Law in Contemporary Society
I had trouble with Eben's discussion of Tharaud's attentiveness in Cerriere's Answer. My impression of Tharaud for the first half of the piece was that she seemed distracted by her observances, to the point where it almost felt like she was vomiting trivia or talking nervously. My sense was that he was keeping her companion at arm's length by avoiding engaging with him. I was surprised to hear this called "attentiveness." While I agree that we should cultivate the characteristic of attentiveness in ourselves, I didn't think Tharaud necessarily demonstrated that.

Could someone shed some light on this?

-- MolissaFarber - 12 Mar 2009

I think that the dialogue is somewhat distracting, but perhaps the broader purpose of her behavior is given away by the title--"Lawyerland". This is simply my own theory.

To extrapolate, Lawyerland is a place, populated by (you guessed it) lawyers, where the discussion are less about the law, than, perhaps, how lawsuits or legal disputes might turn out. Much like Robinson's character, Tharaud is much more interested in the economic relationship between the worker and her employer--in hypothesizing the outcome of a potential tort--than she is about the law itself (i.e., is this negligence on the part of the employer, contributory negligence on the part of the employee, etc?). That observation, much like the observation that Roy Cohn was a closeted homosexual and yet more than contemptuous toward gays demonstrates how an attention to detail might lead to a better explanation of his behavior. One step further, it might shed light on how his distaste of gays and communists was crucial in motivating prosecutions and securing convictions. To be an adversary to Cohn, or to the employer, or to any lawyer, these details are essential. The knowledge of "the law" is a given, and, thus, is not discussed by Tharaud.

-- KahlilWilliams - 12 Mar 2009

Perhaps the fact that it was spoken, rather than merely internalized, breaks up the dialogue and makes it feel as if she is keeping her guest "at arm's length". But that is necessary for the story to operate the way it does, right? In a real scenario she probably wouldn't seem as artificially distracted because all of that would be seamlessly integrated in her mind.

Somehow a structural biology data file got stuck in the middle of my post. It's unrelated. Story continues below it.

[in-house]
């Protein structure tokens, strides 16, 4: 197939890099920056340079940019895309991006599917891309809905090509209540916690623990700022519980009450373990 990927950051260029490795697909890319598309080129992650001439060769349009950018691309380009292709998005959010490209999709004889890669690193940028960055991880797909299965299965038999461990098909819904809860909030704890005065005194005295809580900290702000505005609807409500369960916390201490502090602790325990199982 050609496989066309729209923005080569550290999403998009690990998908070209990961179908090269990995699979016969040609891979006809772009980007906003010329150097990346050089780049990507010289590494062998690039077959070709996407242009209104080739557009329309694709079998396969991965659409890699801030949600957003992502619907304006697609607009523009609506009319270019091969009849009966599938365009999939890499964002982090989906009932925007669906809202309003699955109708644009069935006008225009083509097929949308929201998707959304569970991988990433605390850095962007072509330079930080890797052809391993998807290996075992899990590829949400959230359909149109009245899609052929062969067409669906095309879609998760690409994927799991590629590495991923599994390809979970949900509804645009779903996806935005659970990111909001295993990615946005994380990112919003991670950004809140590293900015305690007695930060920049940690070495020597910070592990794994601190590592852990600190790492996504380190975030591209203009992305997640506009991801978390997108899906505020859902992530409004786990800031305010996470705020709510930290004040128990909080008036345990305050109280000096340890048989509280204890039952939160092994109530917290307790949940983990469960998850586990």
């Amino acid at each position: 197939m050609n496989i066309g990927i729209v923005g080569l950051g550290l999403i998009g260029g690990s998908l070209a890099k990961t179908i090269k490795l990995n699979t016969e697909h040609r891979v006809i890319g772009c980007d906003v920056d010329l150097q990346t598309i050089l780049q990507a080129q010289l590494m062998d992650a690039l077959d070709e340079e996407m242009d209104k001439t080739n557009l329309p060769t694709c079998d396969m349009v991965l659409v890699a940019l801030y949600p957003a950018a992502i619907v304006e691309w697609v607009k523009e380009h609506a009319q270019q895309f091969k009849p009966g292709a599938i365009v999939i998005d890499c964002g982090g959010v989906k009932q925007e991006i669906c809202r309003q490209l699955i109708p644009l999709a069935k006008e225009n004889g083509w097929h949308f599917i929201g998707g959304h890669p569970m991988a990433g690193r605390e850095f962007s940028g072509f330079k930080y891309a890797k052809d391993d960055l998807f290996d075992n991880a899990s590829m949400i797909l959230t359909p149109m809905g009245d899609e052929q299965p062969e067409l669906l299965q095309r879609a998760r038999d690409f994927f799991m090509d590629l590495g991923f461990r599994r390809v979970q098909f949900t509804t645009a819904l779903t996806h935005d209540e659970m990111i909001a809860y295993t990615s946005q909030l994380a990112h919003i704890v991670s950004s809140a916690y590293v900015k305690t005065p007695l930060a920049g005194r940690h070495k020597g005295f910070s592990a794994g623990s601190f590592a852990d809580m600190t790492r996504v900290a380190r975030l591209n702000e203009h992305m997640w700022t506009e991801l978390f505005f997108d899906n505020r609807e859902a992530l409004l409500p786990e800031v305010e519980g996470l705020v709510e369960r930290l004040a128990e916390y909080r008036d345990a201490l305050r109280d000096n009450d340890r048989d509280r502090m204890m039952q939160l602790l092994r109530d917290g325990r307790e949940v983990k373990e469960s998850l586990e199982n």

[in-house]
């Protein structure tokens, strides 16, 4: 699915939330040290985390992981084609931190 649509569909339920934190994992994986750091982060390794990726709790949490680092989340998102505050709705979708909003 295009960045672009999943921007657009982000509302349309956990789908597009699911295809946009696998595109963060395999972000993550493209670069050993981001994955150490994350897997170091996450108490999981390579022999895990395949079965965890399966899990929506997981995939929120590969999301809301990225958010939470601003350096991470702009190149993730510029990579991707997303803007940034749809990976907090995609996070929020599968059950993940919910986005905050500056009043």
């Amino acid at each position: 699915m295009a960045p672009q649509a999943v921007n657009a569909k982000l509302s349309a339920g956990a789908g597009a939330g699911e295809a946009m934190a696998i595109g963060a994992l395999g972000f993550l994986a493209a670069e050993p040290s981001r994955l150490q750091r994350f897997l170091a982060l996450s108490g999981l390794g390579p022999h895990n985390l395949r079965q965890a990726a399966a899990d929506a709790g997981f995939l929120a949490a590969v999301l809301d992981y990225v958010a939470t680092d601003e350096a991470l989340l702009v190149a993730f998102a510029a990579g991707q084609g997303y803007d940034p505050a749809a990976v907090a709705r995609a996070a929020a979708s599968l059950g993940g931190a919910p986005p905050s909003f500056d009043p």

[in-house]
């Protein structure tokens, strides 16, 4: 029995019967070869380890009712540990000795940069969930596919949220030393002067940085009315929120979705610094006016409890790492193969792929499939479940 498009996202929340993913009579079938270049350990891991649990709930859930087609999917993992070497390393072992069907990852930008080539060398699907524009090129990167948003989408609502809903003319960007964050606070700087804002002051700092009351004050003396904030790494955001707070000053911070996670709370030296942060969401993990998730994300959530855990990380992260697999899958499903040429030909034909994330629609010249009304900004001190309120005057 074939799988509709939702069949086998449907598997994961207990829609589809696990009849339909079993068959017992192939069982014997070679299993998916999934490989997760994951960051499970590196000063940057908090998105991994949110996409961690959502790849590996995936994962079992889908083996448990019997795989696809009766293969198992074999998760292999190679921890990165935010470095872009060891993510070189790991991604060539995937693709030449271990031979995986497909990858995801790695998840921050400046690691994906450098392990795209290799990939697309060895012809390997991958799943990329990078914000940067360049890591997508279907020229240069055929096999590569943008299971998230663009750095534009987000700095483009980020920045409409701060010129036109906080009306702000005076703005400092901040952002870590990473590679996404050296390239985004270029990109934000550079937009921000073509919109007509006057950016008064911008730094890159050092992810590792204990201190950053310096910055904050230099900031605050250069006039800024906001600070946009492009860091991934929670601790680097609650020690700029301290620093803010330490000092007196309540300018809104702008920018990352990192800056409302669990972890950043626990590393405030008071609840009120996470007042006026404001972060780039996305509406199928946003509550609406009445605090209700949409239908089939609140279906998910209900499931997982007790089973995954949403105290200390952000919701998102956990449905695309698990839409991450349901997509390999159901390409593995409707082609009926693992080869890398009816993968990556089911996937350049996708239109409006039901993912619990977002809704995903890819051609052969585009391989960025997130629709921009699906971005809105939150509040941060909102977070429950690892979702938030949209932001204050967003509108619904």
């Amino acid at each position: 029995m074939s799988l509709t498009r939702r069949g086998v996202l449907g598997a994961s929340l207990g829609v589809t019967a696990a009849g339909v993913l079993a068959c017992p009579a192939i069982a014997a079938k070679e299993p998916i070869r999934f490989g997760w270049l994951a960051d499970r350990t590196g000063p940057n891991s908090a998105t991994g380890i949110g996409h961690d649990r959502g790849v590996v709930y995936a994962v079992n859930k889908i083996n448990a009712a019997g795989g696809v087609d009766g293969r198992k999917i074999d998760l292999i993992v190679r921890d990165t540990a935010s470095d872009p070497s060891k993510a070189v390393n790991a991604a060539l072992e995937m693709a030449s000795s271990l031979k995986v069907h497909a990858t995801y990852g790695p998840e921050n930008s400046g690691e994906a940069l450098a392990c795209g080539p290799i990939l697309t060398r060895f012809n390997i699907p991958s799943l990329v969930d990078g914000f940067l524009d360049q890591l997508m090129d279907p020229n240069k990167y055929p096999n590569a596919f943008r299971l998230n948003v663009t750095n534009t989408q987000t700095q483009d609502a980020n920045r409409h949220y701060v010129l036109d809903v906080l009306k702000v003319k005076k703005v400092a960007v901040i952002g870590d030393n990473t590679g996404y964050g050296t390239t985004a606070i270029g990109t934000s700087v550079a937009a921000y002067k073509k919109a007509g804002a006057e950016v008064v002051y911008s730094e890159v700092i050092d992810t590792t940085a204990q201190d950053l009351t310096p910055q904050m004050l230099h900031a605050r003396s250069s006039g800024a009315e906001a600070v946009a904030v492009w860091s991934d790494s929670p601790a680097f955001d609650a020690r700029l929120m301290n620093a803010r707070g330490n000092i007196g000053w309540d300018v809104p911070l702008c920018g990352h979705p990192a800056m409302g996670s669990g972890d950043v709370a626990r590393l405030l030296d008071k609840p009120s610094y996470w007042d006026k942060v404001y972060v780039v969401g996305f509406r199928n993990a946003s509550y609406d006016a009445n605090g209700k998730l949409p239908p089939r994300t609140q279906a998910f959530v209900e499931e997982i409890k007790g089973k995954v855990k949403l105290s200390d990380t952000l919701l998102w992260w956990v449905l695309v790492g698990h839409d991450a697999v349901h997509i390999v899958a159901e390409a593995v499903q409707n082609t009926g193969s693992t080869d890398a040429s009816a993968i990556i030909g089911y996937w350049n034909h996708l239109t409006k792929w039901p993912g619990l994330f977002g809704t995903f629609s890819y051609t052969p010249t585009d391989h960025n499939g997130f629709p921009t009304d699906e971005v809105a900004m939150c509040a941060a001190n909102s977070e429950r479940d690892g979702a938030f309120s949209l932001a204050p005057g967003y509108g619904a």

-- MichaelDignan - 13 Mar 2009

I too thought that Tharaud (and Robinson) appeared more distracted than attentive. But as Michael points out, we wouldn't react the same if her ideas were simply internal thoughts.

The structure of the Lawyerland stories helps explain why dialogue is used. In the two we have read, the author has a conversation with lawyer. If Tharaud or Robinson simply thought all of these ideas, the dialogue would likely be unneccesary and perhaps even detract from the goal of the story.

For me, then, the question is why does Joseph use this conversation structure as opposed to internal thought-examination? Perhaps the conversation allows the reader to feel like a real participant in the character's life rather than a mystical mind-reader?

-- KeithEdelman - 24 Mar 2009

I suppose it makes sense to look at the long bits of dialogue as a literary mechanism, but that seems like an oversimplification. If those "attentive" observances were meant to be inner thoughts, Joseph could have written it that way.

As far as Keith's question on why Joseph uses conversation instead of thought, I found a clue when searching for the book on Amazon. The subtitle of the book is "What Lawyers Talk About When They Talk About Law," suggesting that the book is primarily an examination of the actual talk of lawyers about the law. Perhaps the talk is more important than the thoughts? If law is the art of making things change in society using words, our focus should correctly be on the verbalized aspects of conversation.

-- MolissaFarber - 24 Mar 2009



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r7 - 07 Jan 2010 - 21:35:52 - IanSullivan
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